(expt x 2))))

More generic version uses the collect-fn function - the building block for accumulation functions using series expressions.

Lets generate a test data using using alexandria’s iota function which generates a list of integers up to its argument (thanks to Steve Losh for suggestion)

(defparameter *data* (loop :for i :below 4000 :collect (iota i)))

Simple comparison (gives the following results:

SERIES-TEST 4 > (time (loop for d in *data* do (sum-squares-cl d)))
Timing the evaluation of (LOOP FOR D IN *DATA* DO (SUM-SQUARES-CL D))

User time    =        1.870
System time  =        0.002
Elapsed time =        1.858
Allocation   = 155486812 bytes
0 Page faults
Calls to %EVAL    76022

SERIES-TEST 5 > (time (loop for d in *data* do (sum-squares-loop2 d)))
Timing the evaluation of (LOOP FOR D IN *DATA* DO (SUM-SQUARES-LOOP2 D))

User time    =        0.928
System time  =        0.001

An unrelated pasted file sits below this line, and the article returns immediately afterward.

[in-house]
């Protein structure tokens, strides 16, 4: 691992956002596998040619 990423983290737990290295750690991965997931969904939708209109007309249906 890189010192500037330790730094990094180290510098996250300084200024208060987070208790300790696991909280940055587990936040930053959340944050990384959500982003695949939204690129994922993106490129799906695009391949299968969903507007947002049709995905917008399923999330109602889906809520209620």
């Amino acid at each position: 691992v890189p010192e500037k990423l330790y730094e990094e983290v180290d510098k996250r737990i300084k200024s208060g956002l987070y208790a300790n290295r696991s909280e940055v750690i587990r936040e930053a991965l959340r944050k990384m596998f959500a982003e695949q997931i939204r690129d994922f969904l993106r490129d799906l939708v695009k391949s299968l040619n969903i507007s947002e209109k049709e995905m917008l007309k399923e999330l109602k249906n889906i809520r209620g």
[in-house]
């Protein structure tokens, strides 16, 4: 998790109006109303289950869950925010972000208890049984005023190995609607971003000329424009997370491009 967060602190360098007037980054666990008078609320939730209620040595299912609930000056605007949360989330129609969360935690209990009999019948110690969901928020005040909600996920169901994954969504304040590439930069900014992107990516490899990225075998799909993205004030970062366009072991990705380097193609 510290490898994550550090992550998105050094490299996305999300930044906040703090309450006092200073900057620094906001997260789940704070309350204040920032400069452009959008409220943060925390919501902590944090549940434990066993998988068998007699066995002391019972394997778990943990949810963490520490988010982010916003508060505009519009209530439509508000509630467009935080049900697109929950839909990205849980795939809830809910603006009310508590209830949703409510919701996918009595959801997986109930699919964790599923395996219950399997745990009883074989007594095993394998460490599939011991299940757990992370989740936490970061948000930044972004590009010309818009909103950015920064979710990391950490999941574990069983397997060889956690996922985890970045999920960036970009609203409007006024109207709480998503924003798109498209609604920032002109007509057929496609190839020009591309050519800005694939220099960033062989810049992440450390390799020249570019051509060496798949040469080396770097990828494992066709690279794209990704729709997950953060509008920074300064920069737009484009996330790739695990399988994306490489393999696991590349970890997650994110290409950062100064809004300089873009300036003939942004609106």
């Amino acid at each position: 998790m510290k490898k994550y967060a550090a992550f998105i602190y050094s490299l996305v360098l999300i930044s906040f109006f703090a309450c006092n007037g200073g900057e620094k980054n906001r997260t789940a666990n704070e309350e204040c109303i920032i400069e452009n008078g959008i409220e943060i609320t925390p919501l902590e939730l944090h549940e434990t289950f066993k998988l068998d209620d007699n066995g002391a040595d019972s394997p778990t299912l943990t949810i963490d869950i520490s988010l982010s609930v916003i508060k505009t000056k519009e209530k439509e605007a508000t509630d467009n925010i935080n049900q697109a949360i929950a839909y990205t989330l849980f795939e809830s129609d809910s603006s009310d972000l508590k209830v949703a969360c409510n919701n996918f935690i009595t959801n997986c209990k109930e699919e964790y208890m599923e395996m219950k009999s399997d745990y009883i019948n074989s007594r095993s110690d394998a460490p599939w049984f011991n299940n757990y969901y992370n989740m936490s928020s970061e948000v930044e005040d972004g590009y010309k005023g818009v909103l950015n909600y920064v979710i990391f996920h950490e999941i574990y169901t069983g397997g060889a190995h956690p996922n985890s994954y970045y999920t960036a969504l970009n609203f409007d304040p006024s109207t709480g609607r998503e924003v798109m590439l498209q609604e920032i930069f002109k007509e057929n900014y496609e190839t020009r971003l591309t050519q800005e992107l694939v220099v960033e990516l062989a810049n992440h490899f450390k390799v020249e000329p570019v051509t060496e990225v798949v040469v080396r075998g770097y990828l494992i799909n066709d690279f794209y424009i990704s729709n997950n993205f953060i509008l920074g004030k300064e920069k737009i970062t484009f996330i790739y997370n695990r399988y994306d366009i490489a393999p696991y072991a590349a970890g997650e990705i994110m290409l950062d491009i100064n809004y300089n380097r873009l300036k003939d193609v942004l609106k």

Elapsed time =        0.908
Allocation   = 59525512 bytes
1 Page faults
Calls to %EVAL    76022

SERIES-TEST 6 > (time (loop for d in *data* do (sum-squares-series1 d)))
Timing the evaluation of (LOOP FOR D IN *DATA* DO (SUM-SQUARES-SERIES1 D))

User time    =        0.861
System time  =        0.001
Elapsed time =        0.843
Allocation   = 59521180 bytes
0 Page faults
Calls to %EVAL    76022

SERIES-TEST 7 > (time (loop for d in *data* do (sum-squares-series2 d)))
Timing the evaluation of (LOOP FOR D IN *DATA* DO (SUM-SQUARES-SERIES2 D))

User time    =        0.943
System time  =        0.002
Elapsed time =        0.927
Allocation   = 59518424 bytes